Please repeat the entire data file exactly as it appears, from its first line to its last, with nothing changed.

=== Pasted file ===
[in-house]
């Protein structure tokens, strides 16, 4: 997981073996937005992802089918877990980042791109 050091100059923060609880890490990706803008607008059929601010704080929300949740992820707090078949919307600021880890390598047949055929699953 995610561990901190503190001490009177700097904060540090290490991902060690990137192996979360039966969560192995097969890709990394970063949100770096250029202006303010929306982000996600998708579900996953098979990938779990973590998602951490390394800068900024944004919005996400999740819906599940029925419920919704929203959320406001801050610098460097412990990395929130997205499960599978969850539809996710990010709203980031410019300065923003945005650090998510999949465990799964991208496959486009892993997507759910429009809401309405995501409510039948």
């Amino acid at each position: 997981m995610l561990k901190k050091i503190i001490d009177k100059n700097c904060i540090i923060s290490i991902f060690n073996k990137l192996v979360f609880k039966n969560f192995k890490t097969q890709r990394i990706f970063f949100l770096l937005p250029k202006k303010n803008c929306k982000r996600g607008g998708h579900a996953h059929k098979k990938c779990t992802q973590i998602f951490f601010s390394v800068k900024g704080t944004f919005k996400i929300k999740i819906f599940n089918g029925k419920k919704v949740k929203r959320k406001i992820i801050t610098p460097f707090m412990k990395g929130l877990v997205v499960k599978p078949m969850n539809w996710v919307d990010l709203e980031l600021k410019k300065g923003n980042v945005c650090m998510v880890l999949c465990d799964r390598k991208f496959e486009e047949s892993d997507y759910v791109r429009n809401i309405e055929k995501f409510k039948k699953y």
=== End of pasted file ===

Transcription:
[in-house]
């Protein structure tokens, strides 16, 4: 997981073996937005992802089918877990980042791109 050091100059923060609880890490990706803008607008059929601010704080929300949740992820707090078949919307600021880890390598047949055929699953 995610561990901190503190001490009177700097904060540090290490991902060690990137192996979360039966969560192995097969890709990394970063949100770096250029202006303010929306982000996600998708579900996953098979990938779990973590998602951490390394800068900024944004919005996400999740819906599940029925419920919704929203959320406001801050610098460097412990990395929130997205499960599978969850539809996710990010709203980031410019300065923003945005650090998510999949465990799964991208496959486009892993997507759910429009809401309405995501409510039948």
């Amino acid at each position: 997981m995610l561990k901190k050091i503190i001490d009177k100059n700097c904060i540090i923060s290490i991902f060690n073996k990137l192996v979360f609880k039966n969560f192995k890490t097969q890709r990394i990706f970063f949100l770096l937005p250029k202006k303010n803008c929306k982000r996600g607008g998708h579900a996953h059929k098979k990938c779990t992802q973590i998602f951490f601010s390394v800068k900024g704080t944004f919005k996400i929300k999740i819906f599940n089918g029925k419920k919704v949740k929203r959320k406001i992820i801050t610098p460097f707090m412990k990395g929130l877990v997205v499960k599978p078949m969850n539809w996710v919307d990010l709203e980031l600021k410019k300065g923003n980042v945005c650090m998510v880890l999949c465990d799964r390598k991208f496959e486009e047949s892993d997507y759910v791109r429009n809401i309405e055929k995501f409510k039948k699953y």